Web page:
The 11th annual nPOD conference was an inspiring and action packed 4 days. This was my first professional conference, and one which has set the bar pretty high.
Held in Florida, America’s sunshine state, meant the weather was phenomenal- pushing 29 degrees in February, whilst UK remained in perpetual winter. However, only fleeting moments were spent on the beach, the real highlights of the conference were found indoors. The main objective of nPOD is to bring together experts to address key immunological, histological, viral, and metabolic questions related to how type 1 diabetes develops. This conference was hence the “Diabetes Oscars” for an early career researcher like me, and I got the chance to hear and meet world-leading experts in a variety of these areas. Key highlights for me was a talk from Peter Arvan on Proinsulin misfolding and its implications in type 1 diabetes and the keynote address by Emil Unanue who discussed crinosomes and their role in insulin granule degradation in diabetic-prone mice, which could promote autoimmunity.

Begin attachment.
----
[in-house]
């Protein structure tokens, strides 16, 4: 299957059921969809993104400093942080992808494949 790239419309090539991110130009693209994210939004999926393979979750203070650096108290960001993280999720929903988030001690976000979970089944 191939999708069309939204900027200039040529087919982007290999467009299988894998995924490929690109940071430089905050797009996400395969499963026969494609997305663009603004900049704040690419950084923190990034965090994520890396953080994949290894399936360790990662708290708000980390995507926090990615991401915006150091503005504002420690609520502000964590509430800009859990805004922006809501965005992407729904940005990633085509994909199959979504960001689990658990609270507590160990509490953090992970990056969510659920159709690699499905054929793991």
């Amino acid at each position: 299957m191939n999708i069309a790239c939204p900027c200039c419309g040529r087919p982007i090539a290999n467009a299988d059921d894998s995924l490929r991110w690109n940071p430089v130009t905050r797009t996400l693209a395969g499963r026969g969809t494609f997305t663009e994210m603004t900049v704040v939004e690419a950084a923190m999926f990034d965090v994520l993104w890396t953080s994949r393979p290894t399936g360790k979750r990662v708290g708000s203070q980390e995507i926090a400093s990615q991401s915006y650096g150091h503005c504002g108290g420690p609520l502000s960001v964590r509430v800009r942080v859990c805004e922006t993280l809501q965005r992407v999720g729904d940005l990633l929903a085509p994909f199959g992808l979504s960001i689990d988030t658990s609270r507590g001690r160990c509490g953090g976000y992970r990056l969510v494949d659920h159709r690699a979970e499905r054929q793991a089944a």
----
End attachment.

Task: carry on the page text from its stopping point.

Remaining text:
The whole conference was full of opportunities to network, especially in the poster session. I had the chance to present a poster on my current work titled: “A Type 1 Diabetes Genetic Risk Score Can Aid Classification of nPOD Cases”. This session was a fantastic inlet to discuss my work with other researchers and find out about emerging work in the field. Although daunting to start with, the session was an enjoyable experience and my poster was well received.
This conference was something special to be part of and showcased the people all driven by the same goal: to improve the lives and find a cure for people with type 1 diabetes, a disease which I was diagnosed with 6 years ago. Reaching this goal hasn’t been easy, but I think we are on the crest of a wave and we’ve got some brilliant brain power behind us.